- Computation of the Kalman filter gain ${K}_{k}^{T}$:$${K}_{k}^{T}={P}_{k|k-1}^{T}{\left[{H}_{k}^{T}\right]}^{\top}{\left({H}_{k}^{T}{P}_{k|k-1}^{T}{\left[{H}_{k}^{T}\right]}^{\top}+{M}_{k}^{T}{R}_{k}^{T}{\left[{M}_{k}^{T}\right]}^{\top}\right)}^{-1}$$$$\begin{array}{cc}\hfill {H}_{k}^{T}& ={\left.\frac{\partial h}{\partial \xi}\right|}_{{\widehat{\xi}}_{k|k-1}^{T},{\left({n}_{2}\right)}_{k}^{T}}\hfill \\ \hfill {M}_{k}^{T}& ={\left.\frac{\partial h}{\partial {n}_{2}}\right|}_{{\widehat{\xi}}_{k|k-1}^{T},{\left({n}_{2}\right)}_{k}^{T}}\hfill \end{array}$$
- Correction of the state ${\widehat{\xi}}_{k|k}^{T}$ and correction of the covariance ${P}_{k|k}^{T}$:$$\begin{array}{cc}\hfill {\widehat{\xi}}_{k|k}^{T}& ={\widehat{\xi}}_{k|k-1}^{T}+{K}_{k}^{T}({z}_{k}^{T}-{\widehat{z}}_{k}^{T})\hfill \\ \hfill {P}_{k|k}^{T}& ={K}_{k}^{T}{R}_{k}^{T}{\left[{K}_{k}^{T}\right]}^{\top}+(I-{K}_{k}^{T}{H}_{k}^{T}){P}_{k|k-1}^{T}{\left[(I-{K}_{k}^{T}{H}_{k}^{T})\right]}^{\top}\hfill \end{array}$$

#### 3.3. Beacon Measurement Model

## 4. UGV Modeling. Simulation Tool

#### 4.1. Preliminary Considerations

- Vision-based system: Using a zenithal camera the position and orientation of the vehicle can be measured. The camera sees what the vehicle is doing from above and can provide information about the time evolution of the $(X,Y)$ coordinates and angular position $\psi $. The main drawback is that the vehicle must lie under the camera, which is a great limitation for the desired trajectory.
- GPS: This is probably the best way to measure the real trajectory to be compared with the desired one. The main drawback is that it must be used outdoors, and the resolution is not suitable to be used with small vehicles as the one is being used in this work.
- Beacons: Suitable to be used indoors it will probably be the best solution. As mentioned in previous sections, position $(X,Y)$ can be measured based on the distance ${d}_{i},(i=1\dots n)$ from the vehicle to several (n) fixed beacons. Orientation $\psi $ can be measured based on information provided by an inertial measurement unit. The drawback is the measurement noise and the lack of precision when using small vehicles.

#### 4.2. Modeling Aspects. Tool Description

^{®}Mindstorms

^{®}EV3. This model has been developed in two stages. The first one involves modeling the Lego DC motor, used in the real vehicle without considering the friction of the wheels with the ground (Section 4.2.1). Simscape Electrical library could have been used to build this model. However, as the behavior of the motor is quite linear, it can be fairly well modeled with some conventional Simulink blocks to include some minor non-linearities (saturation, dead zone, quantization). The output of this electrical part is the torque applied by the motor to the wheel. This torque has been applied to a Simscape Multibody revolute joint to generate the angular velocity of the wheel. This simulated velocity can be compared with the real one, measured by the encoder in the real vehicle. In the second stage, mechanical aspects like forces and torques generated by the wheels against the ground have been modeled using Simscape Multibody library (Section 4.2.2). By means of Simulink Sensitivity Analysis Tool, the value of every parameter included in the simulation model has been tuned (Section 4.3).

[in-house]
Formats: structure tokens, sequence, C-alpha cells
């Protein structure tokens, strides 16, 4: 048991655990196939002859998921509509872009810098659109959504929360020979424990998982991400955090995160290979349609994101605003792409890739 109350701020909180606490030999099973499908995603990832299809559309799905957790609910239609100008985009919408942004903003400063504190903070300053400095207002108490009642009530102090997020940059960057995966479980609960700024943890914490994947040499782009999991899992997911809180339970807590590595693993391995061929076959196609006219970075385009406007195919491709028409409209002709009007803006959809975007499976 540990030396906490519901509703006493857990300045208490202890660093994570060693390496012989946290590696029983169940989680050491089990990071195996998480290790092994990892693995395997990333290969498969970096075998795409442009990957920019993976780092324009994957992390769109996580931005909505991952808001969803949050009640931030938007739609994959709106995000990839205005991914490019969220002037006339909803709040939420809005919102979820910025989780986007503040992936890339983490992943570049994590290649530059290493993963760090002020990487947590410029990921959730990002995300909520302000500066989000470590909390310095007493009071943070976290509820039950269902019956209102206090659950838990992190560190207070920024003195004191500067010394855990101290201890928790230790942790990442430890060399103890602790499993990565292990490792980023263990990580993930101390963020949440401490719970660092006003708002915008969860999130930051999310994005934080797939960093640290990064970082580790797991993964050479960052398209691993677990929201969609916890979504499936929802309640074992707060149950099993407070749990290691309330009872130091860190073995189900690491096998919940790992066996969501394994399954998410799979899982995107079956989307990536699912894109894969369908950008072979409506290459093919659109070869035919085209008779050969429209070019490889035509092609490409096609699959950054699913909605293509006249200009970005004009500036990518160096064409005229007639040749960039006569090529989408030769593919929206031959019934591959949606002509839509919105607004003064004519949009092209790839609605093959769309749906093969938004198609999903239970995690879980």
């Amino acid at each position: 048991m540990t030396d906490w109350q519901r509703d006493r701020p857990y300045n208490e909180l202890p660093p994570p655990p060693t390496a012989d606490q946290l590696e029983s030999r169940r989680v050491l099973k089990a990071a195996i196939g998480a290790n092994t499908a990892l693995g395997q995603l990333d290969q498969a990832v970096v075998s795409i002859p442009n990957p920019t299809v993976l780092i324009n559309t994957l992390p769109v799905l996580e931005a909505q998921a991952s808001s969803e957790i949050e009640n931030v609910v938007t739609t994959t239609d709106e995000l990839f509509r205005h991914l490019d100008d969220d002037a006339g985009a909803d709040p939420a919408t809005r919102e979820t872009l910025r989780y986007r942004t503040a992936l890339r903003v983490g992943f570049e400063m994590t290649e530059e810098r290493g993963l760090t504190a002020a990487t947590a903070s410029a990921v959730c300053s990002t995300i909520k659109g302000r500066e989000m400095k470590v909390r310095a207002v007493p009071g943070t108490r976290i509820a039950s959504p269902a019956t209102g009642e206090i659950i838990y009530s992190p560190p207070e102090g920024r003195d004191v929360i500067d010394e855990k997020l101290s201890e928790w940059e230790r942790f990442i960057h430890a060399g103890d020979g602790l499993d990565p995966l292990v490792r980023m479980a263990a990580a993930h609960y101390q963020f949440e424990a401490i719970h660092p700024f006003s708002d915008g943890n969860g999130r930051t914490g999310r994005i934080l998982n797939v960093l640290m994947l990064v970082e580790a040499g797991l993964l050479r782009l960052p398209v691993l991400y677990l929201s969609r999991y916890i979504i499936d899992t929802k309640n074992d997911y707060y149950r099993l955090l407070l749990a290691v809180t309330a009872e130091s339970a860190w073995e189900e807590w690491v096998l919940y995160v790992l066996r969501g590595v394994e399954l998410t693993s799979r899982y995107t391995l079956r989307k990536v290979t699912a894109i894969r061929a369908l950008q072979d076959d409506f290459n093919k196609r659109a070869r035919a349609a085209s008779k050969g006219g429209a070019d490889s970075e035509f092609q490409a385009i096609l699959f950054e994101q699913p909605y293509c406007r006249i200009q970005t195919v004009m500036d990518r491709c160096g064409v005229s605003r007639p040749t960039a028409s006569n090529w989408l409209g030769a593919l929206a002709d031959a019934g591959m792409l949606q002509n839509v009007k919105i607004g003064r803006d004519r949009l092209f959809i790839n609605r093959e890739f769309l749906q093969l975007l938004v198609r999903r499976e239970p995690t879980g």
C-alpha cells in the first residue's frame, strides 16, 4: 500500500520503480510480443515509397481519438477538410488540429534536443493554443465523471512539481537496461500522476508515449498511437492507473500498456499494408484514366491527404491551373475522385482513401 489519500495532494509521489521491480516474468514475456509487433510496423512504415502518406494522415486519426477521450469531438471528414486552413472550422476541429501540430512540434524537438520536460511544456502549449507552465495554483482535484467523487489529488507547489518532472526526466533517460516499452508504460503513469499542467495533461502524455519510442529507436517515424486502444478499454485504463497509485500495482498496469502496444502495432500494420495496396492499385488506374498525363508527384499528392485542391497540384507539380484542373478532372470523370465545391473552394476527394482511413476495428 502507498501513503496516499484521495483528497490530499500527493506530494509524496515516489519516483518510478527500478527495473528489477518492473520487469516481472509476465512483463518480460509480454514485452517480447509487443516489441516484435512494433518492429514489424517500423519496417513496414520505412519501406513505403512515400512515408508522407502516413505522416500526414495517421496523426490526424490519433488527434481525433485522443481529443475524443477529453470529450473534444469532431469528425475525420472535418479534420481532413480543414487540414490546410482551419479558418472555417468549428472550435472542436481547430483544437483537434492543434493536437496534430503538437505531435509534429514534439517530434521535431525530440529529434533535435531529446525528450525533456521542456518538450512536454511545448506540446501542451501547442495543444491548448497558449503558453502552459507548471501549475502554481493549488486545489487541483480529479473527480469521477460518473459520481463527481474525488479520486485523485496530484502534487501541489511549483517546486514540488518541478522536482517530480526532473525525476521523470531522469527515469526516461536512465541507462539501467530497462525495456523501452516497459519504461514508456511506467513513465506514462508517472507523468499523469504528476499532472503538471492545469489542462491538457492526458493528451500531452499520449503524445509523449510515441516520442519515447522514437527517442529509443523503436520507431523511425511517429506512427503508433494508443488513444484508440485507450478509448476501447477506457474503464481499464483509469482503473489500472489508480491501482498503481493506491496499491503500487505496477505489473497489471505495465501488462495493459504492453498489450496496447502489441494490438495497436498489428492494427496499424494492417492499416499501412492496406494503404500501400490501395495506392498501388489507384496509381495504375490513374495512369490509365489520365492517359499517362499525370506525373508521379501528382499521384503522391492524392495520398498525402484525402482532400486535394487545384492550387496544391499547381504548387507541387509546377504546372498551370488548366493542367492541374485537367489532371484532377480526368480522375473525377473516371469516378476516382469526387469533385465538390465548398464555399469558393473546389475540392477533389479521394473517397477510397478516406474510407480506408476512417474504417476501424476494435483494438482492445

#### 4.2.1. Wheels-on-the-Air Simulation Model

#### 4.2.2. Wheels-on-the-Ground Simulation Model

#### 4.3. Parameter Adjustments

- -
- The geometric parameters of the UGV in (1), that is, the wheel radius ${r}_{r}={r}_{l}=0.028$ m and the half track width between wheels $b=0.068$ m.
- -
- The parameters used for the pure pursuit algorithm: velocity constant reference ${V}^{ref}=0.1$ m/s, and look ahead distance ${L}^{ref}=0.2$ m.
- -
- The Gaussian noises are generated by considering zero mean $\mu =0$ and variance ${\sigma}^{2}={10}^{-4}$.
- -
- The solver chosen is Ode4 Runge–Kutta, running at a fixed step of $0.1$ ms.

## 5. Simulation

#### 5.1. Cases Evaluated

- Direct pose and angular velocity: in this experiment, output measurements $({w}_{r},{w}_{l},$${X,Y,\psi )}_{k}^{T}$ are directly sampled from the simulator block at different periods T = 0.1 s, T = 0.2 s, and T = 0.5 s. No noise is considered.
- Odometry: in this case, only angular velocities ${({w}_{r},{w}_{l})}_{k}^{T}$ are sampled at T = 0.1 s. Pose data ${(X,Y,\psi )}_{k}^{T}$ are estimated by odometry. Ideally, no noise may be considered. However, in real environments, where for instance an encoder may be needed to take the velocities, some measurement noise may appear. In this simulation, two cases are considered: without noise and with noise (assuming additive Gaussian noises and limited encoder resolution).
- Dual-rate Extended Kalman Filter: this is the case exposed in Section 2. Gaussian noises are assumed in pose ${(X,Y,\psi )}_{k}^{NT}$ and velocities ${({w}_{r},{w}_{l})}_{k}^{T}$. Two options are simulated: $N=10$ and $N=50$.
- Dual-rate Extended Kalman Filter with beacon distances: this is the case stated in Section 3.2. Gaussian noises are assumed in pose $({d}_{1},{d}_{2},{d}_{3},$${d}_{4}{)}_{k}^{NT}$ and velocities ${({w}_{r},{w}_{l})}_{k}^{T}$. For the sake of clarity, only the option for $N=10$ will be presented.

#### 5.2. Cost Indexes for Performance Assessment

- ${J}_{1}$, which is based on the ${\ell}_{2}$-norm, and its goal is to provide a measure (in meters) about how accurately the path is followed:$${J}_{1}=\frac{1}{l}\sum _{k=1}^{l}\underset{1\le {k}^{\prime}\le l}{min}\sqrt{{\left({X}_{k}^{T}-{\left({X}_{ref}\right)}_{{k}^{\prime}}^{T}\right)}^{2}+{\left({Y}_{k}^{T}-{\left({Y}_{ref}\right)}_{{k}^{\prime}}^{T}\right)}^{2}}$$
- ${J}_{2}$, which is based on the ${\ell}_{\infty}$-norm and is defined to know the maximum difference (in meters) between the desired path and the current UGV position:$${J}_{2}=\underset{1\le k\le l}{max}\left\{\underset{1\le {k}^{\prime}\le l}{min}\sqrt{{\left({X}_{k}^{T}-{\left({X}_{ref}\right)}_{{k}^{\prime}}^{T}\right)}^{2}+{\left({Y}_{k}^{T}-{\left({Y}_{ref}\right)}_{{k}^{\prime}}^{T}\right)}^{2}}\right\}$$